Archive for March, 2006

Links for 2006-03-31

Friday, March 31st, 2006

Hungarian commercials from the 80s

Friday, March 31st, 2006

How random: YouTube’s hosting a bunch of Hungarian TV ads from the 80s. Here is one I even remember. It was for a big department store that still exists. It’s hard to translate what the little guy is saying as it’s a nice play on words. The basic script: “I go in. I come out. I do so well when I go in.” – The play on words is that “I do so well” is based on the same word as “I come out”. I doubt this makes much sense, but that’s how iit goes and it’s pretty clever in the original.

UPDATE: I’m adding another one that I remember. It’s for a bank (or the only bank at the time).


Some come to us, because they have money.
Some come to us, because they don’t have money.
Some understand money, that’s why they trust us.
Some don’t understand money, that’s why they trust us with it. [Works better in Hungarian.]
Some save, because that’s what they saw at home.
Some save, because that’s not what they saw at home.
There are some who haven’t yet come to us. This film is for them.

Links for 2006-03-30

Thursday, March 30th, 2006

Links for 2006-03-29

Wednesday, March 29th, 2006

Links for 2006-03-28

Tuesday, March 28th, 2006

Links for 2006-03-27

Monday, March 27th, 2006

Links for 2006-03-26

Sunday, March 26th, 2006

Links for 2006-03-25

Saturday, March 25th, 2006

Links for 2006-03-23

Thursday, March 23rd, 2006

Links for 2006-03-22

Wednesday, March 22nd, 2006

Links for 2006-03-21

Tuesday, March 21st, 2006

The Electronic Frontier Foundation

Monday, March 20th, 2006

Two blogs with which I am affiliated – Crooked Timber and Lifehacker – made the top 10 list of referral blogs to EFF’s fundraising campaign. I was so glad to hear that!

Support Bloggers' Rights!
Support Bloggers’ Rights!

Public speaking pet peeve

Monday, March 20th, 2006

Today’s Lifehacker special is a piece I wrote on “Public speaking do’s and don’t’s”. I list ways in which one can prepare for a talk and suggestions for how to make the most of a presentation. I welcome additions to the list, in the comments here or to the original post.

I won’t replicate the entire piece here, but I do want to mention one of the issues I discuss. One of my biggest pet peeves when it comes to presentations has to do with most people’s inability to stick to the time they have been alloted for their talk.

Few people are such amazing speakers that the audience can’t get enough of listening to them so it is best to wrap up a speech on time. One of the most common pitfalls is to add “brief” introductory remarks to one’s prepared talk. There is usually nothing brief about such comments. Moreover, given that most conference presentations – the ones with which I tend to be most familiar – are supposed to take about 15 minutes, adding just three minutes of intro uses up 20 percent of the time allocation. However, most people are already short on time so this way they get even more behind.

I have considerably less experience in industry and other realms. Is this better elsewhere?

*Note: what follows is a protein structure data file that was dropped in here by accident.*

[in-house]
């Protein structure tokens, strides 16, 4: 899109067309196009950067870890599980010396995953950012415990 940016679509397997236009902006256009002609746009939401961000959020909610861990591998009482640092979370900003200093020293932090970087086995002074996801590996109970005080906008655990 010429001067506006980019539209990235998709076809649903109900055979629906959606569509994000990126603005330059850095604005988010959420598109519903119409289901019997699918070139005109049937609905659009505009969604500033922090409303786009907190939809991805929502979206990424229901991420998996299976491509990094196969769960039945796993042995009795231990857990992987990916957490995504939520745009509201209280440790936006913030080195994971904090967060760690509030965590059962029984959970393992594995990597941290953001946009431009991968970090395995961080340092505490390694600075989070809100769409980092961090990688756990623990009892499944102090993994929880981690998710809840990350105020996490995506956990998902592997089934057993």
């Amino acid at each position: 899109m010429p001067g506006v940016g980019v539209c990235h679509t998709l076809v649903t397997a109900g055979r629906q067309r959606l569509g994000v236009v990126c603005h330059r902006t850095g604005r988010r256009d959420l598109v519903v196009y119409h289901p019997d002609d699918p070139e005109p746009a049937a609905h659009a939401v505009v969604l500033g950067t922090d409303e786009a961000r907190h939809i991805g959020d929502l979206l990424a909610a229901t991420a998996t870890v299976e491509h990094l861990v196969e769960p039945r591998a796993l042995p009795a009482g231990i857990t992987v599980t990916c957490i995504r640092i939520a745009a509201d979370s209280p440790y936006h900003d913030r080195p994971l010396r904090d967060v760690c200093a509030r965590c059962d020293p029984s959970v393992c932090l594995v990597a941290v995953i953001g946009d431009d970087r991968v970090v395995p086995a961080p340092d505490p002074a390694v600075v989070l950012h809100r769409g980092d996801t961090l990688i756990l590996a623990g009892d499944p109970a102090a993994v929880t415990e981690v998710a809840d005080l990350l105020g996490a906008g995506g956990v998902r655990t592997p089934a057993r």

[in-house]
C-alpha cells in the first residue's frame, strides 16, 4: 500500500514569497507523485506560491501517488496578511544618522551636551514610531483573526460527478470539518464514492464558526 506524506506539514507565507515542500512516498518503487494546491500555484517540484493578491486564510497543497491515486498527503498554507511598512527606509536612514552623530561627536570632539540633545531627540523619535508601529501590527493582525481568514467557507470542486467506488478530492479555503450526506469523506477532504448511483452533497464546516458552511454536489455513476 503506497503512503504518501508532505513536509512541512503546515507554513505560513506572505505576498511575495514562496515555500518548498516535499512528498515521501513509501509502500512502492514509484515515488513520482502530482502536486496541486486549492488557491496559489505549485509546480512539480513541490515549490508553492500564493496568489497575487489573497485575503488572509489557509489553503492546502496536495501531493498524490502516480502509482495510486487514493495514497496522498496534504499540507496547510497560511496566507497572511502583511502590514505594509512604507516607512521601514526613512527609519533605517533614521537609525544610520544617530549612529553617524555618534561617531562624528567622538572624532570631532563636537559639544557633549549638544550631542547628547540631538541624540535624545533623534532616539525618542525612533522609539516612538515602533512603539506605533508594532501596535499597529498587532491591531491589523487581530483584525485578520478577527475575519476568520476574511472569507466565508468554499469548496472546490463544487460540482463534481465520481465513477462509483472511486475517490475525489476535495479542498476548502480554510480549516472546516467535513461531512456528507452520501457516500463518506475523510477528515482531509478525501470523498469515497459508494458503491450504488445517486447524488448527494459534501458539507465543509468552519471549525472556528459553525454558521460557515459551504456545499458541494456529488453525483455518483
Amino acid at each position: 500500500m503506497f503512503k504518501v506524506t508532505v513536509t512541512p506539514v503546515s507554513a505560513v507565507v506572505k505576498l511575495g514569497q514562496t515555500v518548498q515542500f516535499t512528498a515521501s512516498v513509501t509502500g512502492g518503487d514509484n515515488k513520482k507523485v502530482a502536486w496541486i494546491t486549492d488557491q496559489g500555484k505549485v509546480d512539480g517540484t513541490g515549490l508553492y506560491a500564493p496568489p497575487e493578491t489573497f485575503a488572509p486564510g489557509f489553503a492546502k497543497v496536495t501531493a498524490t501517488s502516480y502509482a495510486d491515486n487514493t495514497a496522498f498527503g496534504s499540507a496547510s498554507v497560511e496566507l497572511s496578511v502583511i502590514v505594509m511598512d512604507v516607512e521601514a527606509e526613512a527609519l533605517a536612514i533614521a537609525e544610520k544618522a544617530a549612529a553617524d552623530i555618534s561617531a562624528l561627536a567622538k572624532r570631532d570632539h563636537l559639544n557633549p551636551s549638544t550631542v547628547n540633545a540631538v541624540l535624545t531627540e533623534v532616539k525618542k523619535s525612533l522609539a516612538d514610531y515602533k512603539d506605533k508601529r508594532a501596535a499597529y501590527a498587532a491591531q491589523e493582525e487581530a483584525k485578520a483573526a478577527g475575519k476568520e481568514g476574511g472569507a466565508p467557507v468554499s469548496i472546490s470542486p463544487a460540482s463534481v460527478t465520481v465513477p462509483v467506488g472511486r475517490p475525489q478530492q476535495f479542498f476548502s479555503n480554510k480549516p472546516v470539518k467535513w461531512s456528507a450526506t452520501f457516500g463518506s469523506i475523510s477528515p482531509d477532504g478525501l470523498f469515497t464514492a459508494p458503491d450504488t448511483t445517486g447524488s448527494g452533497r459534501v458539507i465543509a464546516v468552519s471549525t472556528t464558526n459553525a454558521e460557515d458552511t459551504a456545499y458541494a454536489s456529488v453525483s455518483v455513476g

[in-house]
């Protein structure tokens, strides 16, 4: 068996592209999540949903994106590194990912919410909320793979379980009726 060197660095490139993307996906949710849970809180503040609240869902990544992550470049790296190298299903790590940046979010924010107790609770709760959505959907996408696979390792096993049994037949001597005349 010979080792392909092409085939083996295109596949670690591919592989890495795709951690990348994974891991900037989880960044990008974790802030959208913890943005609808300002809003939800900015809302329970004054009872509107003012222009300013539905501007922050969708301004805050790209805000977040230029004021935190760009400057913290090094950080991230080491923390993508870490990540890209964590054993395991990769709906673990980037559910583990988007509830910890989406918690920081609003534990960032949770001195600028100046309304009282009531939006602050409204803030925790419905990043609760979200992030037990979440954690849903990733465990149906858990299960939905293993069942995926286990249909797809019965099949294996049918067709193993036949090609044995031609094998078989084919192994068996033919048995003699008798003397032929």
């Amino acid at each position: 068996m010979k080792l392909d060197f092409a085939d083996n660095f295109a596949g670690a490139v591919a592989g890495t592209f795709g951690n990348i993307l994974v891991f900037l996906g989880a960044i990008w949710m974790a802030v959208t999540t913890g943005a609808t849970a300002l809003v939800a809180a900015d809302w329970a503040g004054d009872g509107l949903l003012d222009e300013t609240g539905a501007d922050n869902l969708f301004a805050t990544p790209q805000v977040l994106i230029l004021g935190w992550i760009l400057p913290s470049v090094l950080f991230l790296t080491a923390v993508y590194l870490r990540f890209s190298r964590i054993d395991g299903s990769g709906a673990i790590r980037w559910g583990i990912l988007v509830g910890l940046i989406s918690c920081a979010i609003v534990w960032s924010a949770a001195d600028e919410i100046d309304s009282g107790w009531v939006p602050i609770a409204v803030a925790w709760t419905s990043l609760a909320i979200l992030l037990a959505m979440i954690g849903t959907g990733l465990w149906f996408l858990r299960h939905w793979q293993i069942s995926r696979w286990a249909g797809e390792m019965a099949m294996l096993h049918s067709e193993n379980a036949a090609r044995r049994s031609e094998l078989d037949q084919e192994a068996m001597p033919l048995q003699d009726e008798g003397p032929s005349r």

A related pet peeve concerns moderators who are unable to tell people that it is time to wrap up and give the next person a chance to speak.

Links for 2006-03-20

Monday, March 20th, 2006

Links for 2006-03-19

Sunday, March 19th, 2006

A photo is worth a thousand blog posts

Saturday, March 18th, 2006


The images in my Flickr photostream have been viewed over 30,000 times so I decided to create a tribute by placing some of viewers’ favorites in a mosaic and added, what seemed like, an appropriate tag line. Yes, it’s a bit exaggerated perhaps (depending), but it seemed appropriate.:)

Links for 2006-03-18

Saturday, March 18th, 2006

Links for 2006-03-17

Friday, March 17th, 2006

Geekier than geeky

Thursday, March 16th, 2006

You may have to be a pretty particular breed to appreciate the following, but I can’t be the only one around here.:) I found this Web 2.0 or Star Wars Character quiz quite entertaining. I scored 33 and while it is probably a sign of something positive that I didn’t score higher, I was still a bit disappointed. My point range gets the following recommendation: “As your doctor, I recommend moving out of your parents’ basement.” The whole thing is quite amusing, try it. Don’t look at the score chart until you’ve taken the quiz, you don’t want to spoil that part of the fun.

Favorite tech writing?

Thursday, March 16th, 2006

The University of Michigan Press is putting together a volume called The Best of Technology Writing 2006. The editorial team is soliciting suggestions for pieces, including blog posts.

[W]e’re asking readers to nominate their favorite tech-oriented articles, essays, and blog posts from the previous year. The competition is open to any and every technology topic–biotech, information technology, gadgetry, tech policy, Silicon Valley, and software engineering are all fair game. But the pieces that have the best chances of inclusion in the anthology will conform to these three simple guidelines:

    1. They’ll be engagingly written for a mass audience; if the article requires a doctorate to appreciate, it’s probably not up our alley. Preference will be given to narrative features and profiles, “Big Think” op-eds that make sense, investigative journalism, sharp art and design criticism, intelligent policy analysis, and heartfelt personal essays.

    2. They’ll be no longer than 5,000 words.

    3. They’ll explore how technological progress is reshaping our world.

The resulting publication will be available both in book form and online.

Hop on over to for more information and to submit your nominations.